"Inaction speaks louder than words," says I. A. Rehman, the director of the HRCP. "This government is in continuous violation of the Convention on the Rights of the Child, and has consistently refused to enforce those very laws it enacted to protect its most vulnerable citizens. We have far more in the way of resources and legal remedies than China, India, and Indonesia, and we do far less for our young than they. The problem is lack of political will. The problem is greed."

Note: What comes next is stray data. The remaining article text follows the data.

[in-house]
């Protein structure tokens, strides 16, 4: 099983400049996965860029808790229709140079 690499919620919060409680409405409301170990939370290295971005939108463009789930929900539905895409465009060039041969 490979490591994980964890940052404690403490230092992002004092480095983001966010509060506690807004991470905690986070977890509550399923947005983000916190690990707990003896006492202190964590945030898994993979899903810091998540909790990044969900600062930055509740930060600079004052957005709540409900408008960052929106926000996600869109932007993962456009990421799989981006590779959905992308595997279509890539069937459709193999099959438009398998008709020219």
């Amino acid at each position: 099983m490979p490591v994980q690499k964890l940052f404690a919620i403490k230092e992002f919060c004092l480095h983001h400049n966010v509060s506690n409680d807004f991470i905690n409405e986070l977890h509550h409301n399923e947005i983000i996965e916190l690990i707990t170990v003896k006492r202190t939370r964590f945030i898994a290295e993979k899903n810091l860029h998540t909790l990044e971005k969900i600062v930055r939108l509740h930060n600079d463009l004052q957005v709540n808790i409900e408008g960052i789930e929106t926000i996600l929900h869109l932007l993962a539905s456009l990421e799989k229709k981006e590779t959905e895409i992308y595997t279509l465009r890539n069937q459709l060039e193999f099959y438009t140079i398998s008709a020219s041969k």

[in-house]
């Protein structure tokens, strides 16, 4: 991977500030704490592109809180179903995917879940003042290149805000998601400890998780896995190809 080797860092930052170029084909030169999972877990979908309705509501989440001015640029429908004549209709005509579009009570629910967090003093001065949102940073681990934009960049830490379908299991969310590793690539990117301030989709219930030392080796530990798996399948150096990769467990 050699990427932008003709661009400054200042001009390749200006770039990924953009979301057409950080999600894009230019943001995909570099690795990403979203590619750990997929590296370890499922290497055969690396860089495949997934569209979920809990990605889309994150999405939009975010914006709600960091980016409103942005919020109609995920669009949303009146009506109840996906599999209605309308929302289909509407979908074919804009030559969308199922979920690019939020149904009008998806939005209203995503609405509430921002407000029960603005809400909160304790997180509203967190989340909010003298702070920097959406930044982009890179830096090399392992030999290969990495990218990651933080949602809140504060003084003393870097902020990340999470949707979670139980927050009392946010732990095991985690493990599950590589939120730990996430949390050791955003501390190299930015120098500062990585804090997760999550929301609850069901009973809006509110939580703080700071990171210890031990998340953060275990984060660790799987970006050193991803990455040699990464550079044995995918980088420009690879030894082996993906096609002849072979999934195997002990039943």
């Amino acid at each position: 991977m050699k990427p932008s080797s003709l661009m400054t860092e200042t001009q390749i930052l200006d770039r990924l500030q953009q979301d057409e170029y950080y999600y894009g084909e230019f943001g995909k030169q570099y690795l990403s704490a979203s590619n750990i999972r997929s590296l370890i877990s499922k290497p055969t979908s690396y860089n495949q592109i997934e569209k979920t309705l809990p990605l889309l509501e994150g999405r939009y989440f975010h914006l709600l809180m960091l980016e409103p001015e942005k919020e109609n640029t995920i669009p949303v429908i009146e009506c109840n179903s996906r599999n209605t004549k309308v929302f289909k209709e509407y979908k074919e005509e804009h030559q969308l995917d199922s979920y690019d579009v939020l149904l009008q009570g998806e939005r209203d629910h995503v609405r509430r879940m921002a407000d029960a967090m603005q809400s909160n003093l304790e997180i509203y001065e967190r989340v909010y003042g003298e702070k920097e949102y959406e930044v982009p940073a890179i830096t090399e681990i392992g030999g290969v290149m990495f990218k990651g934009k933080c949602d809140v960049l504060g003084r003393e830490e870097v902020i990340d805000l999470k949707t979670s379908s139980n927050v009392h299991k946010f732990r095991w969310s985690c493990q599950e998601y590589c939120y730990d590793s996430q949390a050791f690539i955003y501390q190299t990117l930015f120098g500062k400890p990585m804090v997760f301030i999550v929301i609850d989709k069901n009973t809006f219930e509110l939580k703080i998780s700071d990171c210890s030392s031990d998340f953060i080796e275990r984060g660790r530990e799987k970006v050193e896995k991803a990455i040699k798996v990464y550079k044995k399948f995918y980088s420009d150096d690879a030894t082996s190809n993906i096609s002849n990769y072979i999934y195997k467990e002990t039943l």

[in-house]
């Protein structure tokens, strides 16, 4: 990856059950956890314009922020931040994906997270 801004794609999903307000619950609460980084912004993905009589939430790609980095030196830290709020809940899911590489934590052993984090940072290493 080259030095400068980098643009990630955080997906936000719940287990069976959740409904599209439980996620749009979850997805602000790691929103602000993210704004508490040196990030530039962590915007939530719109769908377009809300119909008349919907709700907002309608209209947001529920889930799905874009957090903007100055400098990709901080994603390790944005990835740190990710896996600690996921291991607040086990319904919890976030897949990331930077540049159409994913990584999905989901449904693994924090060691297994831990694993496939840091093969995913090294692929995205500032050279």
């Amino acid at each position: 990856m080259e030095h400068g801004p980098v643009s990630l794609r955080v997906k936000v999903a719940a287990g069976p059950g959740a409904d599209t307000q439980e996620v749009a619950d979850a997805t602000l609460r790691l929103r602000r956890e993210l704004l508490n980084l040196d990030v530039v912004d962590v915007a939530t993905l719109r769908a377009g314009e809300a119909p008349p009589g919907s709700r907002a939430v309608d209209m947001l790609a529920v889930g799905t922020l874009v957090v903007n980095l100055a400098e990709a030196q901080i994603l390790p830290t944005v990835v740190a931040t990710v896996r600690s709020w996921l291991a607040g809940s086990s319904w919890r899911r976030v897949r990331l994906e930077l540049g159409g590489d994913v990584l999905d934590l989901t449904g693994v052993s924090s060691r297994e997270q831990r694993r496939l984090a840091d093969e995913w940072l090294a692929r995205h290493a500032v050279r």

The median age of children now entering the Pakistani work force is seven. Two years ago it was eight. Two years from now it may be six. In the lowest castes, children become laborers almost as soon as they can walk. Much of the nation's farmland is worked by toddlers, yoked teams of three-, four-, and five-year-olds who plough, seed, and glean fields from dawn to dusk. On any given morning the canal banks and irrigation ditches in rural villages are lined with urchins who stand no taller than the piles of laundry they wash for their wealthier neighbors. Even the world-class industries of Islamabad, the modern capital, are staffed in large part by children and adolescents; politicians traveling to the National Assembly can't help noticing the ragged youths entering and exiting the brick factories, steel mills, and stone-crushing plants at all hours of the day and night. These children work with a minimum of adult supervision. An overseer comes by periodically to mark their progress and to give them instructions or a few encouraging blows, but for the better part of the workday they are left to themselves. "Children are cheaper to run than tractors and smarter than oxen," explains one Rawalpindi landowner. He prefers field hands between seven and ten years old, "because they have the most energy, although they lack discipline."